- Development & Aid
- Economy & Trade
- Human Rights
- Global Governance
- Civil Society
Wednesday, October 7, 2015
- To most people, holes in the ozone layer or the melting of polar ice caps can sound like distant catastrophes. “But let’s talk about concrete examples,” says an Indonesian director whose documentary film captures the lives of local farmers affected by a dramatically changing environment.
“I found in Indonesian villages that poverty and access to education are directly connected to nature because the traditional farming methods are affected by changes in the climate,” Shalahuddin Siregar, whose documentary Negeri di Bawah Kabut (The Land Beneath the Fog) has won several international awards, told IPS.
The film follows the lives of two families of Indonesian farmers in Genikan village on the slopes of Mount Merbabu in Central Java, who no longer know when to plant which crops because the seasons are not regular any more due to climate change.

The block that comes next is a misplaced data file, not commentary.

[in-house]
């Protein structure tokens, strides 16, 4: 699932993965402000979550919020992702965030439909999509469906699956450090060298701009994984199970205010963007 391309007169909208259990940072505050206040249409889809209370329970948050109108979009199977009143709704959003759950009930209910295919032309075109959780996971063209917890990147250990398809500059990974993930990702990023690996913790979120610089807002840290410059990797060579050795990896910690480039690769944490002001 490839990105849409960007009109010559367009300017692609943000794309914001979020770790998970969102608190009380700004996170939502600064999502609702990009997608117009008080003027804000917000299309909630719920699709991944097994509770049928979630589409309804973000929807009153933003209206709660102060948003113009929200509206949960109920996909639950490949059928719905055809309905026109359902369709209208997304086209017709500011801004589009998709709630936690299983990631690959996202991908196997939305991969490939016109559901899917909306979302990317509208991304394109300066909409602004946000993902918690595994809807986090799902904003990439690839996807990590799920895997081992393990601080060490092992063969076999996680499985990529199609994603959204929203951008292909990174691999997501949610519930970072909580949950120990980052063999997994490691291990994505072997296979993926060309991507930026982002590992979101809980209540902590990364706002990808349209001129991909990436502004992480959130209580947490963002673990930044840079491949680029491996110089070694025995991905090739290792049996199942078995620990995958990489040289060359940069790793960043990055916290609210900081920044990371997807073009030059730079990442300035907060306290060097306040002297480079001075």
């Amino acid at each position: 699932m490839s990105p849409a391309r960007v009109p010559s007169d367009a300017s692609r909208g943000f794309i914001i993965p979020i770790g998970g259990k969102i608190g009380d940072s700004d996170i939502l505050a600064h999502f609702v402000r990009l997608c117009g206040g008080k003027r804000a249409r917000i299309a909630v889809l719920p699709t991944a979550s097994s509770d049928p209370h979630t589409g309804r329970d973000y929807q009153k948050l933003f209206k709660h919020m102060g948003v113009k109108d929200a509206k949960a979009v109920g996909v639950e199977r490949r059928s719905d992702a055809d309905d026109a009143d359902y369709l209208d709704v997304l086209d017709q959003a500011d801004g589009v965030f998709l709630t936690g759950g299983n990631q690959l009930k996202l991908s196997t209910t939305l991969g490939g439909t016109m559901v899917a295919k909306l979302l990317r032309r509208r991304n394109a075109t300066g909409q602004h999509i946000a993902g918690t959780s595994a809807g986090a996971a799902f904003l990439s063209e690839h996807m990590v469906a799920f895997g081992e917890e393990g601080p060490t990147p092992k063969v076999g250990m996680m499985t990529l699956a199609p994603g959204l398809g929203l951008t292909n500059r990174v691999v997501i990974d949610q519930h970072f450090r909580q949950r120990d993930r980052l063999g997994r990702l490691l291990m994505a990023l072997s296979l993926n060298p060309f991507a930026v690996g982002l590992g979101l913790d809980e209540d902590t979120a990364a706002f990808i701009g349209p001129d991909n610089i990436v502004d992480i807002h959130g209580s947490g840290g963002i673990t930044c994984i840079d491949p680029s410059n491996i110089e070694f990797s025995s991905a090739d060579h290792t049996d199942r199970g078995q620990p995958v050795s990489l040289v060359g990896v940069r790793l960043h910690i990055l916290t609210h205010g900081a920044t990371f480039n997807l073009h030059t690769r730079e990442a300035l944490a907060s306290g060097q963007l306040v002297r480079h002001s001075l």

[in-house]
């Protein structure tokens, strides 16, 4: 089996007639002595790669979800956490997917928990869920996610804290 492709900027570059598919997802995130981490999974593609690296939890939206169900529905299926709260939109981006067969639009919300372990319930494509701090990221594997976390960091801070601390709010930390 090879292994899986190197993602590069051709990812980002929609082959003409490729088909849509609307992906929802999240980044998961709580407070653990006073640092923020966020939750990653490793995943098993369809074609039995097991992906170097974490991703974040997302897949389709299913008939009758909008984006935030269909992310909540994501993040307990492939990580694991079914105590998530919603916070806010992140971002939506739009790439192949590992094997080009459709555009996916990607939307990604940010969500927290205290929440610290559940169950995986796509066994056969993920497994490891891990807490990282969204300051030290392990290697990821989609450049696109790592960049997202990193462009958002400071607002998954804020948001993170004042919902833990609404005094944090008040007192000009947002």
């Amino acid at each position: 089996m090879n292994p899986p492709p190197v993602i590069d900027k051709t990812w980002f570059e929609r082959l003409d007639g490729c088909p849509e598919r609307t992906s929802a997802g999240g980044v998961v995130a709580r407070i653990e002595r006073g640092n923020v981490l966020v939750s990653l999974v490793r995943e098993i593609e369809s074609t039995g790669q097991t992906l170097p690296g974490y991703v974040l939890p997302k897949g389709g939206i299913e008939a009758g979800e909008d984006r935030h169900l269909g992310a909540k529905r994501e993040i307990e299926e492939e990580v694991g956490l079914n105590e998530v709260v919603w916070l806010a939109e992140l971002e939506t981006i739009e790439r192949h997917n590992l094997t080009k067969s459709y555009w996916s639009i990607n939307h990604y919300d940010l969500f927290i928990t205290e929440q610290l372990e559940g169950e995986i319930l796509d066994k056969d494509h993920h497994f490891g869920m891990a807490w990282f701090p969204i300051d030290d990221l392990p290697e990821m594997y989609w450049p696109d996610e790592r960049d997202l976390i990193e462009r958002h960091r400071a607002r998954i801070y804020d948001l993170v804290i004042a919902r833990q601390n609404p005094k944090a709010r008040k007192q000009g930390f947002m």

“Most of the children in Indonesia’s countryside cannot continue to attend school because parents don’t earn enough from farming to pay for school expenses, since the weather has become unpredictable and crops fail,” said Siregar, who spent three years shooting the film.
The farmers, he says, have to supplement incomes by migrating to the cities to work as construction workers during months when they cannot farm.
With representatives from 194 countries, including environment, energy and foreign affairs ministers as well as heads of states meeting in Qatar for the UN Climate Change Conference (COP18/CMP8) from Nov. 26 to Dec. 7 to discuss future agreements to deal with climate changes their decisions would affect vulnerable communities in Indonesia and elsewhere.
“The most vulnerable people in Indonesia are small farmers, fishermen, indigenous people, forest-dependent people, women and children,” Martin Baker, communications coordinator of Greenpeace in Indonesia told IPS.